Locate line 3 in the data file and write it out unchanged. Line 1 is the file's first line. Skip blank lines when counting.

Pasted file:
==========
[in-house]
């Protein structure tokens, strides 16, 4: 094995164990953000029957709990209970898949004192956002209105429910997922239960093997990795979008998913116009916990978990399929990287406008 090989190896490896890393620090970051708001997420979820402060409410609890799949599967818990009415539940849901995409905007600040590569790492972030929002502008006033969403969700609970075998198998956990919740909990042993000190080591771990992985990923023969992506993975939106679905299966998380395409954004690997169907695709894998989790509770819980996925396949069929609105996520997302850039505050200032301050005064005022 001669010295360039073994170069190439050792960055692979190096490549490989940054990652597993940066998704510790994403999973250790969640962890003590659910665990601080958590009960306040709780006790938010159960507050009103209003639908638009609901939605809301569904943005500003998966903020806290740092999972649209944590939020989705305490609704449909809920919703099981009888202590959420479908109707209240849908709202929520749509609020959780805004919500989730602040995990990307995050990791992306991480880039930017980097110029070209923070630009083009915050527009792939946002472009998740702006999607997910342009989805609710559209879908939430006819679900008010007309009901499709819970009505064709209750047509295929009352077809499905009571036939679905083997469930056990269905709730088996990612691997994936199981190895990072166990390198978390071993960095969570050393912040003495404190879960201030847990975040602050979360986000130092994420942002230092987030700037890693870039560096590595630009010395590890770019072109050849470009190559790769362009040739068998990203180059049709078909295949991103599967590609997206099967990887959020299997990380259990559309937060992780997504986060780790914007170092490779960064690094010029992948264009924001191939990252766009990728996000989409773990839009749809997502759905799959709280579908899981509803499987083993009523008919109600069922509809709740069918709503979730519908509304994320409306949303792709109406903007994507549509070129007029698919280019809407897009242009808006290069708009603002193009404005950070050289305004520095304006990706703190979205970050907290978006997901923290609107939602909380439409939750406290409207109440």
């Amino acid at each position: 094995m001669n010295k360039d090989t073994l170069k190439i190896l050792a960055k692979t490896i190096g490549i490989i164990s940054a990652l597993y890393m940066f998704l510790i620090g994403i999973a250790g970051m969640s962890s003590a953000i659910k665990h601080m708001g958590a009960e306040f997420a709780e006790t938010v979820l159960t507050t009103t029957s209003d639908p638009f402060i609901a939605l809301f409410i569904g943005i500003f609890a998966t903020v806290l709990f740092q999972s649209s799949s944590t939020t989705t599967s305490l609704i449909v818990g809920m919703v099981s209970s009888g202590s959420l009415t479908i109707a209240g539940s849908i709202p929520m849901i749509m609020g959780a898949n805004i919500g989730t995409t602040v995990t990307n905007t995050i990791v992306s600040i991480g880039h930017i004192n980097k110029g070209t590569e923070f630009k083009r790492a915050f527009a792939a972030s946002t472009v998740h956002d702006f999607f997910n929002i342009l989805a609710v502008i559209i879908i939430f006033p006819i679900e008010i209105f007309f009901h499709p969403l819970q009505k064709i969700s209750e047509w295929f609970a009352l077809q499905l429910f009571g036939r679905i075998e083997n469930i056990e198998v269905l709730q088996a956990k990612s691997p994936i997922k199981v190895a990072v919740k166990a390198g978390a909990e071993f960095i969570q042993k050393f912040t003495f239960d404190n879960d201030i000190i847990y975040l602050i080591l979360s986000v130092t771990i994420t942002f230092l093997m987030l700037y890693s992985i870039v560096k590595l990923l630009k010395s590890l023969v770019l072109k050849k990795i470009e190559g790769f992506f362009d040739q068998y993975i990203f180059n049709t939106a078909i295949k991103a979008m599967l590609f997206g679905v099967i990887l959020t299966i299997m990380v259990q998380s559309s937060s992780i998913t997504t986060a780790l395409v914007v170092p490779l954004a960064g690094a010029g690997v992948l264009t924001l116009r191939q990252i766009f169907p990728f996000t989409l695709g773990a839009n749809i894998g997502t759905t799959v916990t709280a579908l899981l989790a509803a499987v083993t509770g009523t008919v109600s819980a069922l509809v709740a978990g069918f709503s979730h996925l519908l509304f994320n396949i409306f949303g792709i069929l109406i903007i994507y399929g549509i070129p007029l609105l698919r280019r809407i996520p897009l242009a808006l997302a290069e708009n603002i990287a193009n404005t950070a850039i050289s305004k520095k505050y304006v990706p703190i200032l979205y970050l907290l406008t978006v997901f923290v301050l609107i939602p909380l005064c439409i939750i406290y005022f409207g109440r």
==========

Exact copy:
């Amino acid at each position: 094995m001669n010295k360039d090989t073994l170069k190439i190896l050792a960055k692979t490896i190096g490549i490989i164990s940054a990652l597993y890393m940066f998704l510790i620090g994403i999973a250790g970051m969640s962890s003590a953000i659910k665990h601080m708001g958590a009960e306040f997420a709780e006790t938010v979820l159960t507050t009103t029957s209003d639908p638009f402060i609901a939605l809301f409410i569904g943005i500003f609890a998966t903020v806290l709990f740092q999972s649209s799949s944590t939020t989705t599967s305490l609704i449909v818990g809920m919703v099981s209970s009888g202590s959420l009415t479908i109707a209240g539940s849908i709202p929520m849901i749509m609020g959780a898949n805004i919500g989730t995409t602040v995990t990307n905007t995050i990791v992306s600040i991480g880039h930017i004192n980097k110029g070209t590569e923070f630009k083009r790492a915050f527009a792939a972030s946002t472009v998740h956002d702006f999607f997910n929002i342009l989805a609710v502008i559209i879908i939430f006033p006819i679900e008010i209105f007309f009901h499709p969403l819970q009505k064709i969700s209750e047509w295929f609970a009352l077809q499905l429910f009571g036939r679905i075998e083997n469930i056990e198998v269905l709730q088996a956990k990612s691997p994936i997922k199981v190895a990072v919740k166990a390198g978390a909990e071993f960095i969570q042993k050393f912040t003495f239960d404190n879960d201030i000190i847990y975040l602050i080591l979360s986000v130092t771990i994420t942002f230092l093997m987030l700037y890693s992985i870039v560096k590595l990923l630009k010395s590890l023969v770019l072109k050849k990795i470009e190559g790769f992506f362009d040739q068998y993975i990203f180059n049709t939106a078909i295949k991103a979008m599967l590609f997206g679905v099967i990887l959020t299966i299997m990380v259990q998380s559309s937060s992780i998913t997504t986060a780790l395409v914007v170092p490779l954004a960064g690094a010029g690997v992948l264009t924001l116009r191939q990252i766009f169907p990728f996000t989409l695709g773990a839009n749809i894998g997502t759905t799959v916990t709280a579908l899981l989790a509803a499987v083993t509770g009523t008919v109600s819980a069922l509809v709740a978990g069918f709503s979730h996925l519908l509304f994320n396949i409306f949303g792709i069929l109406i903007i994507y399929g549509i070129p007029l609105l698919r280019r809407i996520p897009l242009a808006l997302a290069e708009n603002i990287a193009n404005t950070a850039i050289s305004k520095k505050y304006v990706p703190i200032l979205y970050l907290l406008t978006v997901f923290v301050l609107i939602p909380l005064c439409i939750i406290y005022f409207g109440r």